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United_States_International_Trade_Commission_seal-150x146.png


The U.S. International Trade Commission has ruled in favor (PDF) of Apple in a patent dispute with Taiwanese phone manufacturer HTC. The commission found that a number of HTC devices violate two claims related to an Apple patent. As a result of the decision, an actual ban on the importation of some HTC devices goes into effect in April of 2012.

Florian Mueller of FOSS Patents on the decision:
What Apple has won is a formal import ban scheduled to commence on April 19, 2012, but relating only to HTC Android phones implementing one of two claims of a "data tapping patent": a patent on an invention that marks up phone numbers and other types of formatted data in an unstructured document, such as an email, in order to enable users to bring up other programs (such as a dialer app) that process such data. The import ban won't relate to HTC Android products that don't implement that feature, or that implement it in ways not covered by those patent claims.
Mueller goes on to note that it is possible for Google to implement the feature in a way that doesn't violate Apple's patents, which would render the ban meaningless. However, it does give Apple a bigger bargaining chip in its many lawsuits against Android manufacturers.

According to the decision (PDF), the patent being infringed is:

- U.S. Patent No. 5,946,647 on a "system and method causes a computer to detect and perform actions on structures identified in computer data."

This ruling echoes an earlier one by an ITC judge from July in the same case.

The United States International Trade Commission is an independent federal agency that, among other things, adjudicates cases involving imports that allegedly infringe intellectual property rights." It has the power, in rare cases, to ban infringing products from the country entirely.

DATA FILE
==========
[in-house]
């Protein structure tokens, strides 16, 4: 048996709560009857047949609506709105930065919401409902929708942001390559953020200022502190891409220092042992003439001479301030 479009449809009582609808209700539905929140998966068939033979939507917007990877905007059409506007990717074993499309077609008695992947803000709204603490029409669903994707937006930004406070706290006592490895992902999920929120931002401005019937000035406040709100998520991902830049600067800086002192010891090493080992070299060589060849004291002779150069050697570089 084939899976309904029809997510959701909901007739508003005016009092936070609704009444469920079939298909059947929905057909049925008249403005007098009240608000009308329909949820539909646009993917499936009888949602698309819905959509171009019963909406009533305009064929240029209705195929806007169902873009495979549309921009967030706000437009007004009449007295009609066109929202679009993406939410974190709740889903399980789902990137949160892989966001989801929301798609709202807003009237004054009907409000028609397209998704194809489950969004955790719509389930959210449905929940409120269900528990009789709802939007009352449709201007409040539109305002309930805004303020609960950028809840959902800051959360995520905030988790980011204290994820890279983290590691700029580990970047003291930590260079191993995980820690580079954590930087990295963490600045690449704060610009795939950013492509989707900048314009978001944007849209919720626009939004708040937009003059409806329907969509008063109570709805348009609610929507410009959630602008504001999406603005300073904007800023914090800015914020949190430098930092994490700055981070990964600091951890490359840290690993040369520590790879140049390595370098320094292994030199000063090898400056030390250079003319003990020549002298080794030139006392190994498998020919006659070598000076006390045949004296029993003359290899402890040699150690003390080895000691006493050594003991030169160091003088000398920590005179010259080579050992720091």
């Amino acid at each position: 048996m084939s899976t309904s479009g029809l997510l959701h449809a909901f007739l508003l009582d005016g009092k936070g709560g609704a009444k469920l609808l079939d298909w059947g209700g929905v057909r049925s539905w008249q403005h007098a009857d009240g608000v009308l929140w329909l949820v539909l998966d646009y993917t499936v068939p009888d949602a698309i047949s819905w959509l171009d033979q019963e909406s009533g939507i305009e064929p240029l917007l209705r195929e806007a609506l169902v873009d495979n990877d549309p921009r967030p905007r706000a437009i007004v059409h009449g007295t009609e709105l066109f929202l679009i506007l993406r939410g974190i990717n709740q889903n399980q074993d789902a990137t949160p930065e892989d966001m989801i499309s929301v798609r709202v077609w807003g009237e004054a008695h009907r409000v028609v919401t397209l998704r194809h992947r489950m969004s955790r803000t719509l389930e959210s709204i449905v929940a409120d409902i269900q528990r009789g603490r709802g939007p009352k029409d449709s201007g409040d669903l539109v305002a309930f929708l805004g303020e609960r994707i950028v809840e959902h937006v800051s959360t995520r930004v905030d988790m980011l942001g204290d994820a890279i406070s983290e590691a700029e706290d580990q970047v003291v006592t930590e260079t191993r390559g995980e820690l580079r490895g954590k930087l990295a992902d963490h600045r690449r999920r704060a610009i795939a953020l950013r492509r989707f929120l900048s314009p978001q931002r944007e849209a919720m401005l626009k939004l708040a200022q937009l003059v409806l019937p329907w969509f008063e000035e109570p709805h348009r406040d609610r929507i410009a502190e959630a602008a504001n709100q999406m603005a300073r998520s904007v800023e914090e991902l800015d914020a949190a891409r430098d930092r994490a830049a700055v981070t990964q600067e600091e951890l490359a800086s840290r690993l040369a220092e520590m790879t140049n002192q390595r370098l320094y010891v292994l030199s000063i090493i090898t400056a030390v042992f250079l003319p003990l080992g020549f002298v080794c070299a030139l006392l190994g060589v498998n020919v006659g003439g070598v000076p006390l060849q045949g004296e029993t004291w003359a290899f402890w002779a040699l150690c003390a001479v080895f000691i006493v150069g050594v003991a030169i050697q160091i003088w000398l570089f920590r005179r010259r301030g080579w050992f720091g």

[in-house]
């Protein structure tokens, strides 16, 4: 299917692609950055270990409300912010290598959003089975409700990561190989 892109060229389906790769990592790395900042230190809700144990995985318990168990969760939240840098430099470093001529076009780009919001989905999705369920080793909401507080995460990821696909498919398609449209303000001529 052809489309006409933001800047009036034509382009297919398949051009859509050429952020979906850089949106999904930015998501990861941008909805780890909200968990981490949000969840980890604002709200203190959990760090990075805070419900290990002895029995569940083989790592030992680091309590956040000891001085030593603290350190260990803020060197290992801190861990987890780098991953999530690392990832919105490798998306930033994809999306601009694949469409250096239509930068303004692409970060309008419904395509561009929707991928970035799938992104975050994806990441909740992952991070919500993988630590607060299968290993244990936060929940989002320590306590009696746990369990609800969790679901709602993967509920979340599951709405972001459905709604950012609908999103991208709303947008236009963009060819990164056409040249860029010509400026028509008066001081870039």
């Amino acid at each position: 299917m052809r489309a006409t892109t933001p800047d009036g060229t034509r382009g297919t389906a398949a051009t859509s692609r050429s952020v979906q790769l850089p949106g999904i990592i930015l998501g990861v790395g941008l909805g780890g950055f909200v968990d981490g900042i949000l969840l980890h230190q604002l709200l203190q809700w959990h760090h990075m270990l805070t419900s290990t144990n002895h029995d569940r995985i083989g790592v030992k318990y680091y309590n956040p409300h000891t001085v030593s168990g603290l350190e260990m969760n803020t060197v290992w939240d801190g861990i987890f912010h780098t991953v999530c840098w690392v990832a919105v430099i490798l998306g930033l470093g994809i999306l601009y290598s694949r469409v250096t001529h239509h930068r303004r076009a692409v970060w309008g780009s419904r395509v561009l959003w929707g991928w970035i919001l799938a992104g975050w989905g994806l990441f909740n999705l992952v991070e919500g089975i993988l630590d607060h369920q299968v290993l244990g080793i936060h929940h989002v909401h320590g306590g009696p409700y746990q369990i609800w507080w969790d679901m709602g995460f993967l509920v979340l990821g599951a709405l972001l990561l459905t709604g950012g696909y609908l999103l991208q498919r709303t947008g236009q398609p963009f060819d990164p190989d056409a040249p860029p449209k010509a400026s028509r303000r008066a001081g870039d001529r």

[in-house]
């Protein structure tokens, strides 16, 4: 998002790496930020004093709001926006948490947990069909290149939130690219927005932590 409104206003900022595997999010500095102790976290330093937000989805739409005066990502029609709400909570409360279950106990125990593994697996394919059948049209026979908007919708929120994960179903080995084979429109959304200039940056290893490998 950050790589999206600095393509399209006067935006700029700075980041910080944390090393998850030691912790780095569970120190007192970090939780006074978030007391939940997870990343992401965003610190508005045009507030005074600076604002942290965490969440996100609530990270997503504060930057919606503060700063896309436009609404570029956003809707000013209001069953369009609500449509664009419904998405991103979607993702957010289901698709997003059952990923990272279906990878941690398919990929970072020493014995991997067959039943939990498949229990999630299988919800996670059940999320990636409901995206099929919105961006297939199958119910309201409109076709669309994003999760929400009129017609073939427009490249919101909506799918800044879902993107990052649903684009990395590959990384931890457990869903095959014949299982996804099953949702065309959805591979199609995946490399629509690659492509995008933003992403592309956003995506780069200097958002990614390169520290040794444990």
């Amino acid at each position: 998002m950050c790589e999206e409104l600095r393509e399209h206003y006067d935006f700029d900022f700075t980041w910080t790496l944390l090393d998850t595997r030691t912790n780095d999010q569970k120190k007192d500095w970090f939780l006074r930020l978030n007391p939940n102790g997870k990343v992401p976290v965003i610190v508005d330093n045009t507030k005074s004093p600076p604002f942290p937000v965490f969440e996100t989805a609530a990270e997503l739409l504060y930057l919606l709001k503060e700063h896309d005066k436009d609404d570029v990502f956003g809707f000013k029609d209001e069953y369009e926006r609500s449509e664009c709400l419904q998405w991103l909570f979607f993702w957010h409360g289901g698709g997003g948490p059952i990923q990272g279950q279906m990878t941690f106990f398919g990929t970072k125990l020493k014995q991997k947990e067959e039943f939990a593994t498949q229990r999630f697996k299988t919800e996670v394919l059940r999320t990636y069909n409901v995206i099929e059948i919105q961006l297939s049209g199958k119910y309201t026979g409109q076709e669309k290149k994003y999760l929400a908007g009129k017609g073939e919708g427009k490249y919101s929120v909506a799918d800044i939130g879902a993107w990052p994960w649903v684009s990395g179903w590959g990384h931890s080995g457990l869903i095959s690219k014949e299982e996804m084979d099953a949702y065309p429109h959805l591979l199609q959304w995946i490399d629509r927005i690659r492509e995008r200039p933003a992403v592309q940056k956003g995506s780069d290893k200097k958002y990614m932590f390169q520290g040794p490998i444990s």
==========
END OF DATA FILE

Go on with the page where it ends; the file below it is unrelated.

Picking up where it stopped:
Update: In a statement given to BGR, HTC says it is "well prepared for this decision, and our designers have created alternate solutions for the '647 patent."

Article Link: ITC Rules For Apple in Patent Case, Bans Some HTC Imports [Update: HTC Responds]
 

Patriot24

macrumors 68030
Dec 29, 2010
2,813
805
California
"I'm going to destroy Android, because it's a stolen product. I'm willing to go thermonuclear war on this. I will spend my last dying breath if I need to, and I will spend every penny of Apple's $40 billion in the bank, to right this wrong." - Steve Jobs

Up until now I guess I didn't realize how serious this situation was, probably because it hadn't affected sales in my country (U.S.) yet. It is getting pretty insane...
 

*LTD*

macrumors G4
Feb 5, 2009
10,703
1
Canada
In 2007 Steve got up on stage, having come completely out of left field with a landmark product and declared "boy have we patented it!" This goes for most of Apple's products.

Fair warning. Apple's version of the patent game was never any secret.
 

Fraaaa

macrumors 65816
Mar 22, 2010
1,081
0
London, UK
In 2007 Steve got up on stage, having come completely out of left field with a landmark product and declared "boy have we patented it!" This goes for most of Apple's products.

Fair warning. Apple's version of the patent game was never any secret.

Those patents really are hard to read and understand. Do you guys think that 5,946,647 refers to the capacitive screen and multitouch?
 

Piggie

macrumors G3
Feb 23, 2010
9,117
4,016
Great job Apple. Keep it up. Protect your patents to the end.

And it will be till the end as Apple will lose in the long run.

Sooner or later they will get swamped. There is no way one company can hold back the rest of the competing world, Even GIANTS like IBM had their day in certain areas......
 

Mattie Num Nums

macrumors 68030
Mar 5, 2009
2,834
0
USA
So to summarize, Apple lost all the patents against HTC, but won only 2 claims, AND it's only on some HTC devices AND it takes effect only in the end of April AND HTC just said that their "designers have created alternate solutions for the ‘647 patent."